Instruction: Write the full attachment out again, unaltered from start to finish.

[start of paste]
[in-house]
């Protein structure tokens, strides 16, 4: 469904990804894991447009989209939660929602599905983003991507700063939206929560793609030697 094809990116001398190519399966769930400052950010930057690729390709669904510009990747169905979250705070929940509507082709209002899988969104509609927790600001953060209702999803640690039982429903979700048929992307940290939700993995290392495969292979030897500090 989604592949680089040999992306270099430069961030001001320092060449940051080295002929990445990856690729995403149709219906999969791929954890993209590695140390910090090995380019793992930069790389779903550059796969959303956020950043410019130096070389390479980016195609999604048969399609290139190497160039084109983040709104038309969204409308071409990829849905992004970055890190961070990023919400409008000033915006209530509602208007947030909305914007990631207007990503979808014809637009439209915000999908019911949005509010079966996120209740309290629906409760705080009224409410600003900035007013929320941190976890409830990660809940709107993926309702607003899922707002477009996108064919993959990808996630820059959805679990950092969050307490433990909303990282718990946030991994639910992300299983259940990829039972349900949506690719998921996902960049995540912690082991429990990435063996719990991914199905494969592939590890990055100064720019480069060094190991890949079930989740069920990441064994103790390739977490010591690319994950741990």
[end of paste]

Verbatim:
[in-house]
């Protein structure tokens, strides 16, 4: 469904990804894991447009989209939660929602599905983003991507700063939206929560793609030697 094809990116001398190519399966769930400052950010930057690729390709669904510009990747169905979250705070929940509507082709209002899988969104509609927790600001953060209702999803640690039982429903979700048929992307940290939700993995290392495969292979030897500090 989604592949680089040999992306270099430069961030001001320092060449940051080295002929990445990856690729995403149709219906999969791929954890993209590695140390910090090995380019793992930069790389779903550059796969959303956020950043410019130096070389390479980016195609999604048969399609290139190497160039084109983040709104038309969204409308071409990829849905992004970055890190961070990023919400409008000033915006209530509602208007947030909305914007990631207007990503979808014809637009439209915000999908019911949005509010079966996120209740309290629906409760705080009224409410600003900035007013929320941190976890409830990660809940709107993926309702607003899922707002477009996108064919993959990808996630820059959805679990950092969050307490433990909303990282718990946030991994639910992300299983259940990829039972349900949506690719998921996902960049995540912690082991429990990435063996719990991914199905494969592939590890990055100064720019480069060094190991890949079930989740069920990441064994103790390739977490010591690319994950741990």